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> A Cold Villanelle **
anaisa
post Nov 7 15, 15:03
Post #1


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revision~


When British folks get sick they just don’t care.
You won’t see them with Vicks or Sudafed,
They cough and sneeze while germs fly everywhere.

They stroll with t-shirts on, in chilly air.
They kiss “hello” “goodbye.” That’s how things spread!
When British folks get sick they just don’t care.

The Brits do not wear gloves when they prepare
A meal for customers, who when they're fed,
Sense grimy little germs are everywhere.

They’re paid a handsome sick-leave, but declare:
I’m almost better, I can’t lie in bed.
When British folks get sick, they just don’t care.

The Yanks scream: I’m contagious, so beware!
Then hole up in their rooms with broth and bread,
To keep their germs from going everywhere.

The Brits are tough, they suck it up. It’s fair
To say they’ll carry on until half-dead.
When British folks get sick they just don’t care.
They cough and sneeze while germs fly everywhere.









My light verse is pretty hit and miss. I hesitate to even put this up, but I can use help on it for sure.
Forgive me British friends, after spending 2 months in England I came up with this while I sneezed in my room.


When British folks get sick they just don’t care.
You won’t see them with Vicks or Sudafed,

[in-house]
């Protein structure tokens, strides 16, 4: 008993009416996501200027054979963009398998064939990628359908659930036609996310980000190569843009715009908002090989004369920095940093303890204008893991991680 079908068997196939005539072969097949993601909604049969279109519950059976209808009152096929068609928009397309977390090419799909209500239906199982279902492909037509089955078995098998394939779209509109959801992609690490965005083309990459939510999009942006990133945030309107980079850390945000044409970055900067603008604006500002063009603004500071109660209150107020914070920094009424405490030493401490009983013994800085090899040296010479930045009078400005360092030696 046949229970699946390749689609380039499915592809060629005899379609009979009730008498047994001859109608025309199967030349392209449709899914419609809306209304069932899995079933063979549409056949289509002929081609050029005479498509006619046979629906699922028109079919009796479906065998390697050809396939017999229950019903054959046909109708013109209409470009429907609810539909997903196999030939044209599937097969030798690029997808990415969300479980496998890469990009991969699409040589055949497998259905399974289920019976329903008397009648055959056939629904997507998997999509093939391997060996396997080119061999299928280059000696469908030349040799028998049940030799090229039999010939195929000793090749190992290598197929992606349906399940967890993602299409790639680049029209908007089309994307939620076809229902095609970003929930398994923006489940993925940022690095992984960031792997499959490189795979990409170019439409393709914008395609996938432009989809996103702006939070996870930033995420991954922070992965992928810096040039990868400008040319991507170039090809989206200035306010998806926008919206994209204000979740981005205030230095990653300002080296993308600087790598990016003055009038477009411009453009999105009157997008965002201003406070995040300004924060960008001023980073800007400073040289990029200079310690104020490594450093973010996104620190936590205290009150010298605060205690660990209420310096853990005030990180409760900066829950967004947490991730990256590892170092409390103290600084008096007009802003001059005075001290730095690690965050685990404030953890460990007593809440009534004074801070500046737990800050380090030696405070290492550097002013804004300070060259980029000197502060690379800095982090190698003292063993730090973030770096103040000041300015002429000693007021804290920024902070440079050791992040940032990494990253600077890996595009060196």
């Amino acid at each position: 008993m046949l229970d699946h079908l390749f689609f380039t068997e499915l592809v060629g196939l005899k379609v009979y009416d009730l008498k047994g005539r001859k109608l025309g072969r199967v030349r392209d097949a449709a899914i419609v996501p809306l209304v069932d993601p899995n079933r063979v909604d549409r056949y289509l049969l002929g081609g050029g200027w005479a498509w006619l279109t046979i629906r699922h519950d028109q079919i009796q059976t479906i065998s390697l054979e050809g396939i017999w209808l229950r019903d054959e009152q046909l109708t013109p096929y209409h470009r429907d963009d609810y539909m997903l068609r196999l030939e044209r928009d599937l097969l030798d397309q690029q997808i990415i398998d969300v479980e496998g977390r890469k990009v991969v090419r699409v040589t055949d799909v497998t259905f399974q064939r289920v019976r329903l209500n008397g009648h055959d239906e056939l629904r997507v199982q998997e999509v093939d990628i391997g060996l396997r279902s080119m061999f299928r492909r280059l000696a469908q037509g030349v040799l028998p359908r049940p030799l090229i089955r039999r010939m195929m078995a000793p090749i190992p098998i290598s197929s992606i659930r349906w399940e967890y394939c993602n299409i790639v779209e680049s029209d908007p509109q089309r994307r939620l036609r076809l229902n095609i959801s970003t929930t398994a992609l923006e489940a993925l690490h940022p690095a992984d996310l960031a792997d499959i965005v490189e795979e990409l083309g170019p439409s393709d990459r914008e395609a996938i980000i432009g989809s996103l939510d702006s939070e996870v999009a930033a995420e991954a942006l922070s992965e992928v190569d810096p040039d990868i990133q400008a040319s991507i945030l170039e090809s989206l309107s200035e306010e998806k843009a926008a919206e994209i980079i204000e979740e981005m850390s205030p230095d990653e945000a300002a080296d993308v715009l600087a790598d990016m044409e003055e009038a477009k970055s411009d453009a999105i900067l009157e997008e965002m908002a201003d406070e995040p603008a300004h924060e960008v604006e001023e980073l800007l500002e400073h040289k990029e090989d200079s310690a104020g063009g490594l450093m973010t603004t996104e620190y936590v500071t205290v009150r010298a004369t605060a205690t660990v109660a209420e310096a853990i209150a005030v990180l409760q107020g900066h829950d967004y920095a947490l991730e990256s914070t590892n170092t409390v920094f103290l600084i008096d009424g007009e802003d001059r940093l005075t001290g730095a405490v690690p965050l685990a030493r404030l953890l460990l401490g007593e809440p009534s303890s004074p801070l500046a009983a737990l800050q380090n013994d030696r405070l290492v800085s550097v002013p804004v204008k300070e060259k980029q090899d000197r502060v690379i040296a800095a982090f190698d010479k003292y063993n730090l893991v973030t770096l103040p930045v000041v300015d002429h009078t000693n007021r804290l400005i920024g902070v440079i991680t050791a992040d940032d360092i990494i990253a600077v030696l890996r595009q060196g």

They let their germy kids go everywhere.

They stroll with t-shirts on, in chilly air.
They kiss “hello” “goodbye” that’s how things spread—
When British folks get sick they just don’t care.

The Brits do not wear gloves when they prepare
A meal for customers, who when they're fed,
Sense grimy little germs are everywhere.

They’re paid a handsome sick-leave, but declare:
I’m almost better, I can’t lie in bed.
When British folks get sick, they just don’t care.

The Yanks scream: I’m contagious, so beware!
Then hole up in their rooms so it won’t spread,
And keep their germs from going everywhere.

The Brits are tough, they suck it up. It’s fair
To say they’ll carry on until half-dead.
When British folks get sick they just don’t care.
They cough and sneeze while germs fly everywhere.


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Eisa
post Nov 8 15, 19:17
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LOL!!!! This is brilliant, Karen. I can't stop laughing! After reading this I have decided I can't be a true Brit as I think much as you do. Perhaps it's because I'm Welsh or have some American blood in me (must find out about my ancestry)

Not only have you written a fantastically humorous poem, but a villanelle too. I've not tried this form before, but you seem to have done a great job. I hope someone will come here from Karnak's forum who can be more use than me. I will call back later when I have more time.

Eira


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posthumous
post Nov 8 15, 21:23
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this is actually pretty good, which is a big compliment from me for a villanelle. But I think the repetitions work well for a light piece.


My only suggestion is for punctuation... That's how things spread! Should be more like an interjection. This shows your own American bias and fear about germs, providing a good counterpoint to the main point.

the meter is good, iambic pentameter without being sing-song.
 
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Psyche